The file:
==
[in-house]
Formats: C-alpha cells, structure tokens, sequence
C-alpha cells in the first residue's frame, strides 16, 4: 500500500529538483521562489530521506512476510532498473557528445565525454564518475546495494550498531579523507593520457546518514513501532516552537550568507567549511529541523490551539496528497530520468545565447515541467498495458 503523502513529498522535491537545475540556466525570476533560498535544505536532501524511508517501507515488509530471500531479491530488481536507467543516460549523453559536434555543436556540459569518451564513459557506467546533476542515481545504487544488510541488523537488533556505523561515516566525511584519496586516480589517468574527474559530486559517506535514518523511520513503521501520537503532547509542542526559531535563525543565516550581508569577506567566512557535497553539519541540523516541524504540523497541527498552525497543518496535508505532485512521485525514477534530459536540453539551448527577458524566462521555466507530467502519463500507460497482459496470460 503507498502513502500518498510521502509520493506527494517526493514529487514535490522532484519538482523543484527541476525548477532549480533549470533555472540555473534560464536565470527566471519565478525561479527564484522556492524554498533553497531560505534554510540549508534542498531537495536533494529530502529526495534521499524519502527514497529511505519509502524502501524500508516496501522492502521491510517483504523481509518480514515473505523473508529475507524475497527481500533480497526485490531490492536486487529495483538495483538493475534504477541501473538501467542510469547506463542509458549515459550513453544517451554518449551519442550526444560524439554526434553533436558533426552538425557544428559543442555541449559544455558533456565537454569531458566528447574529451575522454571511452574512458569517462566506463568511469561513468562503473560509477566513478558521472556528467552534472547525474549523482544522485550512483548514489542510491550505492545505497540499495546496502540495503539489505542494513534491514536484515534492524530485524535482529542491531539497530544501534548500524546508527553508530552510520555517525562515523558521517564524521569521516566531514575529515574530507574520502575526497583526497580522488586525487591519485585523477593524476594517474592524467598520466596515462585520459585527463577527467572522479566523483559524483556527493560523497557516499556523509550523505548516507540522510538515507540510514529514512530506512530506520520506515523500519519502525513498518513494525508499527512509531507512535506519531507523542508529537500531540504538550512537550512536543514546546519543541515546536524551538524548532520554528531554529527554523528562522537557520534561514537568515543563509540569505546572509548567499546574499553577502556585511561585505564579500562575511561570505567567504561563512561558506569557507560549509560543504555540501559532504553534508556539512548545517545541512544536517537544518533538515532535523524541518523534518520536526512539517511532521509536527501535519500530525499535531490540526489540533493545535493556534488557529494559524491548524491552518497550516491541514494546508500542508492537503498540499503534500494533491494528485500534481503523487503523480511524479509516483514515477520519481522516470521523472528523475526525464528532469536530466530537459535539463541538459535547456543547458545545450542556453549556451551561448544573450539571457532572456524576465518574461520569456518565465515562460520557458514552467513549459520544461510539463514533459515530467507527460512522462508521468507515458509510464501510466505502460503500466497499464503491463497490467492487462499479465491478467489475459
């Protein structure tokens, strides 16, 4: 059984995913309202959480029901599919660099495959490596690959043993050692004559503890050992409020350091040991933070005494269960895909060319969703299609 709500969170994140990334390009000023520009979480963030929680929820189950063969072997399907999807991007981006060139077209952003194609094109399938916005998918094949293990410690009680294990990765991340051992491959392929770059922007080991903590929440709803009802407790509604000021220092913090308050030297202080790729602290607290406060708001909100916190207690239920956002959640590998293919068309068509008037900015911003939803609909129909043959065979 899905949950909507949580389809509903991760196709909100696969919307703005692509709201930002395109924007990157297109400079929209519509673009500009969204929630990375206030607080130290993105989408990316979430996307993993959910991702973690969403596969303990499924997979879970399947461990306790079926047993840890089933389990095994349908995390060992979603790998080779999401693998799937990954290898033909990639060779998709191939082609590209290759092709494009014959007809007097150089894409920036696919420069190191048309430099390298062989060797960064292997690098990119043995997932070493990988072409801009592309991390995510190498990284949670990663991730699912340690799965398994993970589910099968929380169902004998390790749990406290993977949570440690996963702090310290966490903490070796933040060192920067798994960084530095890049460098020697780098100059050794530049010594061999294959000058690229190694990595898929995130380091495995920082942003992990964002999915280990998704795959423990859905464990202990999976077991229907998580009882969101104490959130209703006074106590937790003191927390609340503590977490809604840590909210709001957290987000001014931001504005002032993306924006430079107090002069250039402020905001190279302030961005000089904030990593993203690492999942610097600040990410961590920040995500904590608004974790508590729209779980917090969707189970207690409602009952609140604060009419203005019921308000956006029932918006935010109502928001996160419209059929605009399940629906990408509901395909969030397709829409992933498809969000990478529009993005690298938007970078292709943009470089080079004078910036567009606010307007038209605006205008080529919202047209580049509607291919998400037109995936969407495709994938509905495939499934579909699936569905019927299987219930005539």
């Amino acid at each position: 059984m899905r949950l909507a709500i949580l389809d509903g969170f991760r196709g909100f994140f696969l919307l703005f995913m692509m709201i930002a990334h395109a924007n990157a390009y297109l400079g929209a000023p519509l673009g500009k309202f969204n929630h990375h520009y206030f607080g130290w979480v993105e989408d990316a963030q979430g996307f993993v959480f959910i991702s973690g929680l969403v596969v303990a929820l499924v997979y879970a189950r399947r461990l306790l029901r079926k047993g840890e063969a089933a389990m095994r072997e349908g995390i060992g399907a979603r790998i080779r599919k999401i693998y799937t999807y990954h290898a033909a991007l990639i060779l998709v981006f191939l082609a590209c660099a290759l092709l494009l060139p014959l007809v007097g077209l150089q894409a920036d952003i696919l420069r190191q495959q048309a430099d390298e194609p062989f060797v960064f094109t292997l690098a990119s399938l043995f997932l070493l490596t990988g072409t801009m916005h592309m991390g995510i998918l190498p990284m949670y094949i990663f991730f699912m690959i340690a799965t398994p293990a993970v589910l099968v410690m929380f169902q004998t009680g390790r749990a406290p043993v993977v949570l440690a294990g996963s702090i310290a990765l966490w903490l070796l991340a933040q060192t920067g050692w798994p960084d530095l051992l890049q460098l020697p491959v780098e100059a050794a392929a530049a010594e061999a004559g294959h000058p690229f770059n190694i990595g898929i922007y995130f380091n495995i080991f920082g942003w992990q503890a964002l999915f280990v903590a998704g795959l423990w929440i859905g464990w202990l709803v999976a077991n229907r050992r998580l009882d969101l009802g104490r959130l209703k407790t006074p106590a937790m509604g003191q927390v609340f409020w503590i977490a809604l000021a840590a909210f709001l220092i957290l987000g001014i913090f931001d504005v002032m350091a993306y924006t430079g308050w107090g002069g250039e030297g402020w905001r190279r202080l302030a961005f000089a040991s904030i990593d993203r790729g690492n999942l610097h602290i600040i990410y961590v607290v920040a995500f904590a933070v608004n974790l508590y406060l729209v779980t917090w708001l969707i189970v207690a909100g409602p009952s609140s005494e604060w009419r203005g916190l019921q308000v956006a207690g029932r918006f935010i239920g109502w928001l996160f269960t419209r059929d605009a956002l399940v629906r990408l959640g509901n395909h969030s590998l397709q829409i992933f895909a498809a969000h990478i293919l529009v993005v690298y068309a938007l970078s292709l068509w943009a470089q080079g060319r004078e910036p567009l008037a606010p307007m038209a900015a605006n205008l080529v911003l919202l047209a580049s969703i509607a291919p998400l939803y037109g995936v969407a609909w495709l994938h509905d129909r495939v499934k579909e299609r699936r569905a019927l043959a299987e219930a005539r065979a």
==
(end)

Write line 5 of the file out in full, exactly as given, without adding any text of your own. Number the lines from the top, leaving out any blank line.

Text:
């Amino acid at each position: 059984m899905r949950l909507a709500i949580l389809d509903g969170f991760r196709g909100f994140f696969l919307l703005f995913m692509m709201i930002a990334h395109a924007n990157a390009y297109l400079g929209a000023p519509l673009g500009k309202f969204n929630h990375h520009y206030f607080g130290w979480v993105e989408d990316a963030q979430g996307f993993v959480f959910i991702s973690g929680l969403v596969v303990a929820l499924v997979y879970a189950r399947r461990l306790l029901r079926k047993g840890e063969a089933a389990m095994r072997e349908g995390i060992g399907a979603r790998i080779r599919k999401i693998y799937t999807y990954h290898a033909a991007l990639i060779l998709v981006f191939l082609a590209c660099a290759l092709l494009l060139p014959l007809v007097g077209l150089q894409a920036d952003i696919l420069r190191q495959q048309a430099d390298e194609p062989f060797v960064f094109t292997l690098a990119s399938l043995f997932l070493l490596t990988g072409t801009m916005h592309m991390g995510i998918l190498p990284m949670y094949i990663f991730f699912m690959i340690a799965t398994p293990a993970v589910l099968v410690m929380f169902q004998t009680g390790r749990a406290p043993v993977v949570l440690a294990g996963s702090i310290a990765l966490w903490l070796l991340a933040q060192t920067g050692w798994p960084d530095l051992l890049q460098l020697p491959v780098e100059a050794a392929a530049a010594e061999a004559g294959h000058p690229f770059n190694i990595g898929i922007y995130f380091n495995i080991f920082g942003w992990q503890a964002l999915f280990v903590a998704g795959l423990w929440i859905g464990w202990l709803v999976a077991n229907r050992r998580l009882d969101l009802g104490r959130l209703k407790t006074p106590a937790m509604g003191q927390v609340f409020w503590i977490a809604l000021a840590a909210f709001l220092i957290l987000g001014i913090f931001d504005v002032m350091a993306y924006t430079g308050w107090g002069g250039e030297g402020w905001r190279r202080l302030a961005f000089a040991s904030i990593d993203r790729g690492n999942l610097h602290i600040i990410y961590v607290v920040a995500f904590a933070v608004n974790l508590y406060l729209v779980t917090w708001l969707i189970v207690a909100g409602p009952s609140s005494e604060w009419r203005g916190l019921q308000v956006a207690g029932r918006f935010i239920g109502w928001l996160f269960t419209r059929d605009a956002l399940v629906r990408l959640g509901n395909h969030s590998l397709q829409i992933f895909a498809a969000h990478i293919l529009v993005v690298y068309a938007l970078s292709l068509w943009a470089q080079g060319r004078e910036p567009l008037a606010p307007m038209a900015a605006n205008l080529v911003l919202l047209a580049s969703i509607a291919p998400l939803y037109g995936v969407a609909w495709l994938h509905d129909r495939v499934k579909e299609r699936r569905a019927l043959a299987e219930a005539r065979a």